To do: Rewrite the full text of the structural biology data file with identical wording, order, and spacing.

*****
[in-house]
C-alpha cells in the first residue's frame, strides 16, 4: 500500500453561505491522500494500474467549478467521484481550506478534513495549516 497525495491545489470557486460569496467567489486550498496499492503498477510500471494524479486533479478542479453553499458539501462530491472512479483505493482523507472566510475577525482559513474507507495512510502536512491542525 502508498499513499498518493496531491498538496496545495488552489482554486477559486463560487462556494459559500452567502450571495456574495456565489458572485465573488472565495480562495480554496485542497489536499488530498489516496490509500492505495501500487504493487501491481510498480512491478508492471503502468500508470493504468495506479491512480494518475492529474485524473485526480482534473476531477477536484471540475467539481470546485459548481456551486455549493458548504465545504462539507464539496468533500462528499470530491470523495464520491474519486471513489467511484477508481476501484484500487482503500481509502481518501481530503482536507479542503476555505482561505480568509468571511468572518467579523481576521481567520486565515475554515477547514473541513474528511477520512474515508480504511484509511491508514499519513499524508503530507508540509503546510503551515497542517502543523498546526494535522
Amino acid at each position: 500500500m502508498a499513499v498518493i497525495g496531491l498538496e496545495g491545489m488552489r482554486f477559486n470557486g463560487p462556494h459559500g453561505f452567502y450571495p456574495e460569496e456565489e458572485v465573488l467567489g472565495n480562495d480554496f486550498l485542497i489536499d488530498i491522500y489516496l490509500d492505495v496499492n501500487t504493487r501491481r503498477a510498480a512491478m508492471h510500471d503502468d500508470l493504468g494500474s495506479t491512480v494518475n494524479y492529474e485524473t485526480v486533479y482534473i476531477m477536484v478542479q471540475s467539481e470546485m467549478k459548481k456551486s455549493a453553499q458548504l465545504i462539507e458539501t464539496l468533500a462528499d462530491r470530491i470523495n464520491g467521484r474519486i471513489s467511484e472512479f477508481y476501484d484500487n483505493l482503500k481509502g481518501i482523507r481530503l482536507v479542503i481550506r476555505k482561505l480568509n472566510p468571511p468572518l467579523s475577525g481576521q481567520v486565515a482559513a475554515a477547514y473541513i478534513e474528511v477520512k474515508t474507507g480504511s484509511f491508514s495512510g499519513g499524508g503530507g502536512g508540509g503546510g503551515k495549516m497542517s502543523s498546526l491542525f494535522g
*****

[in-house]
C-alpha cells in the first residue's frame, strides 16, 4: 500500500453561505491522500494500474467549478467521484481550506478534513495549516 497525495491545489470557486460569496467567489486550498496499492503498477510500471494524479486533479478542479453553499458539501462530491472512479483505493482523507472566510475577525482559513474507507495512510502536512491542525 502508498499513499498518493496531491498538496496545495488552489482554486477559486463560487462556494459559500452567502450571495456574495456565489458572485465573488472565495480562495480554496485542497489536499488530498489516496490509500492505495501500487504493487501491481510498480512491478508492471503502468500508470493504468495506479491512480494518475492529474485524473485526480482534473476531477477536484471540475467539481470546485459548481456551486455549493458548504465545504462539507464539496468533500462528499470530491470523495464520491474519486471513489467511484477508481476501484484500487482503500481509502481518501481530503482536507479542503476555505482561505480568509468571511468572518467579523481576521481567520486565515475554515477547514473541513474528511477520512474515508480504511484509511491508514499519513499524508503530507508540509503546510503551515497542517502543523498546526494535522
Amino acid at each position: 500500500m502508498a499513499v498518493i497525495g496531491l498538496e496545495g491545489m488552489r482554486f477559486n470557486g463560487p462556494h459559500g453561505f452567502y450571495p456574495e460569496e456565489e458572485v465573488l467567489g472565495n480562495d480554496f486550498l485542497i489536499d488530498i491522500y489516496l490509500d492505495v496499492n501500487t504493487r501491481r503498477a510498480a512491478m508492471h510500471d503502468d500508470l493504468g494500474s495506479t491512480v494518475n494524479y492529474e485524473t485526480v486533479y482534473i476531477m477536484v478542479q471540475s467539481e470546485m467549478k459548481k456551486s455549493a453553499q458548504l465545504i462539507e458539501t464539496l468533500a462528499d462530491r470530491i470523495n464520491g467521484r474519486i471513489s467511484e472512479f477508481y476501484d484500487n483505493l482503500k481509502g481518501i482523507r481530503l482536507v479542503i481550506r476555505k482561505l480568509n472566510p468571511p468572518l467579523s475577525g481576521q481567520v486565515a482559513a475554515a477547514y473541513i478534513e474528511v477520512k474515508t474507507g480504511s484509511f491508514s495512510g499519513g499524508g503530507g502536512g508540509g503546510g503551515k495549516m497542517s502543523s498546526l491542525f494535522g